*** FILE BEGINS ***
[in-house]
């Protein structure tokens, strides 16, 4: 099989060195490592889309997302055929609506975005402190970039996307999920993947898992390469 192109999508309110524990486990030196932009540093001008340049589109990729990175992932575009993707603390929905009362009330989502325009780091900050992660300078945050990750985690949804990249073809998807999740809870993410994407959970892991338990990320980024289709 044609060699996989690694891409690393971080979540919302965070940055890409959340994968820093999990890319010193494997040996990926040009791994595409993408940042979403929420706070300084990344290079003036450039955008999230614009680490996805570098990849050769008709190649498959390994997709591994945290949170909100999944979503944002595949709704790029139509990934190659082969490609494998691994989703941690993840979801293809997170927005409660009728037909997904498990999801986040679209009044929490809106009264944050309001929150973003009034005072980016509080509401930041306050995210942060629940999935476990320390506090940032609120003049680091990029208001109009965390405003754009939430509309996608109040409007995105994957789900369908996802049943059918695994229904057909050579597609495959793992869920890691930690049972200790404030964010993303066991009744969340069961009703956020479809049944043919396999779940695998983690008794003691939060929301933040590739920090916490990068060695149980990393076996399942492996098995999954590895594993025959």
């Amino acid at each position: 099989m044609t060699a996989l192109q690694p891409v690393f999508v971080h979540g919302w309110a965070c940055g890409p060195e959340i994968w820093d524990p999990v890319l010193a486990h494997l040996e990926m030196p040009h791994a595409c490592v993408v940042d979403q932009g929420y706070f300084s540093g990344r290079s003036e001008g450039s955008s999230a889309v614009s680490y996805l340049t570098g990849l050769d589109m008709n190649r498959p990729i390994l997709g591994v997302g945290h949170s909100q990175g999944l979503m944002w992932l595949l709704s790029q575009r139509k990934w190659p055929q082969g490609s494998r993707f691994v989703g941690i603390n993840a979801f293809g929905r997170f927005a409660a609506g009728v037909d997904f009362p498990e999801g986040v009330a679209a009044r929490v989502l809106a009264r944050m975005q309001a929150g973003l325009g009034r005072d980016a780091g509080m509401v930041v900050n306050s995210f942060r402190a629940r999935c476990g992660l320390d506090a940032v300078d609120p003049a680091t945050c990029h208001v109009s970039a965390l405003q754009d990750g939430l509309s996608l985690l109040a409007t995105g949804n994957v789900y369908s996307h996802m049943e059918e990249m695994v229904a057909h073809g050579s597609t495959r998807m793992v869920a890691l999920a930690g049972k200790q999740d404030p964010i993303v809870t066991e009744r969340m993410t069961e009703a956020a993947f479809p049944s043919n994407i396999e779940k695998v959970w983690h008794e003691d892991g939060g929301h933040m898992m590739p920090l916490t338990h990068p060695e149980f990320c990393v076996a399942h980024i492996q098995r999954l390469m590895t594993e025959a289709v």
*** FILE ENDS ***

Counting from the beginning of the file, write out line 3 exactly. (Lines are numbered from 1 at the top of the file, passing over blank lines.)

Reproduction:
């Amino acid at each position: 099989m044609t060699a996989l192109q690694p891409v690393f999508v971080h979540g919302w309110a965070c940055g890409p060195e959340i994968w820093d524990p999990v890319l010193a486990h494997l040996e990926m030196p040009h791994a595409c490592v993408v940042d979403q932009g929420y706070f300084s540093g990344r290079s003036e001008g450039s955008s999230a889309v614009s680490y996805l340049t570098g990849l050769d589109m008709n190649r498959p990729i390994l997709g591994v997302g945290h949170s909100q990175g999944l979503m944002w992932l595949l709704s790029q575009r139509k990934w190659p055929q082969g490609s494998r993707f691994v989703g941690i603390n993840a979801f293809g929905r997170f927005a409660a609506g009728v037909d997904f009362p498990e999801g986040v009330a679209a009044r929490v989502l809106a009264r944050m975005q309001a929150g973003l325009g009034r005072d980016a780091g509080m509401v930041v900050n306050s995210f942060r402190a629940r999935c476990g992660l320390d506090a940032v300078d609120p003049a680091t945050c990029h208001v109009s970039a965390l405003q754009d990750g939430l509309s996608l985690l109040a409007t995105g949804n994957v789900y369908s996307h996802m049943e059918e990249m695994v229904a057909h073809g050579s597609t495959r998807m793992v869920a890691l999920a930690g049972k200790q999740d404030p964010i993303v809870t066991e009744r969340m993410t069961e009703a956020a993947f479809p049944s043919n994407i396999e779940k695998v959970w983690h008794e003691d892991g939060g929301h933040m898992m590739p920090l916490t338990h990068p060695e149980f990320c990393v076996a399942h980024i492996q098995r999954l390469m590895t594993e025959a289709v």